Trust—it’s that little bit of secret sauce that makes the difference between a team barely missing a goal and hitting it out of the park.
A foundation of trust is one of the fundamental virtues of great leaders and influences the amount of discretionary effort your talent will expend to meet business goals. If you expect your team to go above and beyond, they have to believe you would do the same for them. It’s that simple.
We’ve come up with a set of eight proactive ways for managers to take action and forge trust with their teams. We’ll discuss four of them today, and the other four in a future installment.
The first block in the foundation of trust is to be sincere and understanding. This involves several components, including taking your time to listen and think through your responses to others. Many times people mistrust quick answers to tough questions. Also, you should never be judgmental or argumentative, keeping an open mind to the ideas and feelings of others.
Finally, you should exhibit thoughtfulness and consideration of others. A great way to accomplish this level of trust is to make a practice of doing something nice or of value for a peer or team member for no apparent reason. Offer your help on an important project, take them to lunch, your treat, or ask about their plans for the upcoming weekend.
Second, you should always use open and honest communication. The best communicators consistently let people know where they stand. They never put customers, peers, or managers—much less the teams they manage—in the position of guessing what they want or need from them. They don’t play games, strategically withhold information from some while disclosing to others, or seek out political maneuvering as a means of gaining political advantage over others in the company.
The honesty piece is every bit as key in the building of trust. Trust-builders don’t stretch the truth, even when they know they may face consequences. When they make mistakes, they admit them and take responsibility. When they miss deadlines or don’t finish a project, they are up-front about falling short of expectations and seek to do an honest re-set of those expectations.
Third, you should make realistic promises and keep them. This is one of the first lessons that most of us learn as children from our parents and teachers, yet we still need to revisit as adult professionals! Yet, we find ourselves, in pressure situations or, just out of a need to think we’re doing the right thing for someone, make promises we can’t keep.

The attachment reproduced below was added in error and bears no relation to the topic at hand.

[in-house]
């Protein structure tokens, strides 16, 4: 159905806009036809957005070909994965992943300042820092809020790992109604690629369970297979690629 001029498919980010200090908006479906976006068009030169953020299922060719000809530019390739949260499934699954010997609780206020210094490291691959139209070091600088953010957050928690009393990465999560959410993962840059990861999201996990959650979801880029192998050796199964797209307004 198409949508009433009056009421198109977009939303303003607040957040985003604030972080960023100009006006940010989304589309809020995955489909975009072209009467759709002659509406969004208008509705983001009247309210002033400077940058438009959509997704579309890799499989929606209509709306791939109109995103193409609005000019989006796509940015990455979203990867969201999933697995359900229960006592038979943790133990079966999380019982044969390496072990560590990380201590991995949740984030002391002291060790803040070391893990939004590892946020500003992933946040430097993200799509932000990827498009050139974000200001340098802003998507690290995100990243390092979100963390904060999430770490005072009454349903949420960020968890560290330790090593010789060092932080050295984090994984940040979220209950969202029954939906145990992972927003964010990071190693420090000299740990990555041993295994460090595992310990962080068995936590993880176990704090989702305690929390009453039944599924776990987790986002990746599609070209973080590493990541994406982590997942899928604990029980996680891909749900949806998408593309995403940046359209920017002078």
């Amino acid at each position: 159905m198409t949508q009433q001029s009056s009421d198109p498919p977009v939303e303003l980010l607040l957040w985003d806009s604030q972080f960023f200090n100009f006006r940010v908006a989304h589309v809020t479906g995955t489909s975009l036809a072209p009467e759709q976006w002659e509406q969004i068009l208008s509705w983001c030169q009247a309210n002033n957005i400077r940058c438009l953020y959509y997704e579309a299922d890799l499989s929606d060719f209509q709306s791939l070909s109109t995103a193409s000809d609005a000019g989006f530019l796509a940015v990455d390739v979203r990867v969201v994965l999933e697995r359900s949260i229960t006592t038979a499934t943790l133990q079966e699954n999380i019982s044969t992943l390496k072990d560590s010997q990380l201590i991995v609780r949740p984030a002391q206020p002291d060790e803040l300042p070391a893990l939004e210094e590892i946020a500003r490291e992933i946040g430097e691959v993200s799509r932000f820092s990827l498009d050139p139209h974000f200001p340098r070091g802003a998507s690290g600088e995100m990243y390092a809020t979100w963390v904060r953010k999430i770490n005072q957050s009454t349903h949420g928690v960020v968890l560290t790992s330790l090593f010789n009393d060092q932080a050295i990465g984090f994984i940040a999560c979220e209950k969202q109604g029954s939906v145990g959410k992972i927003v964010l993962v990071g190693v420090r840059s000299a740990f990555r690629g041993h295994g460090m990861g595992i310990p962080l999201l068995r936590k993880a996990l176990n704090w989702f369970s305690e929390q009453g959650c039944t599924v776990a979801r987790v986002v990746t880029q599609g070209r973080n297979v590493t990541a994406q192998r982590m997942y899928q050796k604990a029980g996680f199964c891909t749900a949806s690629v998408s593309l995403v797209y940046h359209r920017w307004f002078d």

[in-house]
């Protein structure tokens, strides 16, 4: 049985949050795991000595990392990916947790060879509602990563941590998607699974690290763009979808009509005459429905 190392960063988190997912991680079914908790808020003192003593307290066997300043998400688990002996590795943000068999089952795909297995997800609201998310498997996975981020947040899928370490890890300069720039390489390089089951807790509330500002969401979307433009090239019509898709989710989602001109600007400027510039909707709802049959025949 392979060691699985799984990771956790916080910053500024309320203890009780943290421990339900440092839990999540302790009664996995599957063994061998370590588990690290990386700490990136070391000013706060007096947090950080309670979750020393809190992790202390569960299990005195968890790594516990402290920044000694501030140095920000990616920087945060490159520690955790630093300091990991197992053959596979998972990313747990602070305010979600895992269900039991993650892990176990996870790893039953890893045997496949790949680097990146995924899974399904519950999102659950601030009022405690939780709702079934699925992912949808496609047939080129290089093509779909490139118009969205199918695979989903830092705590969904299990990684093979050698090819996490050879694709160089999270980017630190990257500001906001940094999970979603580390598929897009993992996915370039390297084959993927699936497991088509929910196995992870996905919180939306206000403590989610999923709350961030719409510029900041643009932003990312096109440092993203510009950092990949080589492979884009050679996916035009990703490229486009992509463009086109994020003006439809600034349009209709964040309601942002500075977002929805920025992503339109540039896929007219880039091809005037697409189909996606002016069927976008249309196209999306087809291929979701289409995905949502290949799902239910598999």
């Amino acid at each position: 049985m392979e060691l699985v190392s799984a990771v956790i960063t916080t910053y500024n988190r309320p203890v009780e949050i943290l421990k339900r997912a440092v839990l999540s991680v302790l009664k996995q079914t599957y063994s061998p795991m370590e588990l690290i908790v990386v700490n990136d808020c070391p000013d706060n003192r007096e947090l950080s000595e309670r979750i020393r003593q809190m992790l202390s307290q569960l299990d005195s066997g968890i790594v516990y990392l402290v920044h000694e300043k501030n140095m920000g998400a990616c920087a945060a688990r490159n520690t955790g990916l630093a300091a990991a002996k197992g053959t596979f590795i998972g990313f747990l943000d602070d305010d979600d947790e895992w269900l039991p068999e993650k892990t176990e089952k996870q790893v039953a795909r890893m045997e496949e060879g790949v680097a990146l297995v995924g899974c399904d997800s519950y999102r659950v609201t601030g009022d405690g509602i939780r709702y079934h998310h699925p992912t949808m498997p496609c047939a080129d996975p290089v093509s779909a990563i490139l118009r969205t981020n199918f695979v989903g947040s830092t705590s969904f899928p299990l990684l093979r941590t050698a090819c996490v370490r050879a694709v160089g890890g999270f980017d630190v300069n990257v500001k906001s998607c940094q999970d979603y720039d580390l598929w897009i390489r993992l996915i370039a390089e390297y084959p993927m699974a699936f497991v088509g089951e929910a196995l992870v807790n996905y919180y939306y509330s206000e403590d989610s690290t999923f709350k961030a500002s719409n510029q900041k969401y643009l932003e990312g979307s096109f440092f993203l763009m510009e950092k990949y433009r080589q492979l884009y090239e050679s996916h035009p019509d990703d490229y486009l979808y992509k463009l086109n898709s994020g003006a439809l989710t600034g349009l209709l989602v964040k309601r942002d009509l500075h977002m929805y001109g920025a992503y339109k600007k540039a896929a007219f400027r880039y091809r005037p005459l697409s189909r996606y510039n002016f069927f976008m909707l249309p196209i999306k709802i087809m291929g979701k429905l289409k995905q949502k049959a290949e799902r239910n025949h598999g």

You should avoid over-committing and under-delivering—manage the expectations of others realistically. Sometimes, “no” is the healthy answer to give someone, and they will respect you for giving them the honest truth instead of a later, unfulfilled promise.
And from a more simple perspective, don’t be that person that misses calls or meetings—meet your commitments, and be consistent about it.
This next concept is the most fun—be predictable. Many of us equate predictability with being boring. Yet, when people are seeking out others they can trust in a workplace, they aren’t looking for a rollercoaster ride of responses, reactions, and moods. They want predictability. Predictability equals dependability.
Remember, respect comes from your consistent, trustworthy actions, not from some title, status, or supposed power or authority you hold.
Predictability cuts back to keeping promises, of course. But it also means exemplifying a “what you see is what you get” mentality. You show the same mentality in relaxed situations as you do high-pressure environments, so people always know where you stand.
And predictability directly translates into integrity. You walk the talk, unbending in your advocacy for what you believe to be right, even under political pressure from others. You never send mixed signals, so that those who want to trust you can come to your side and stay there.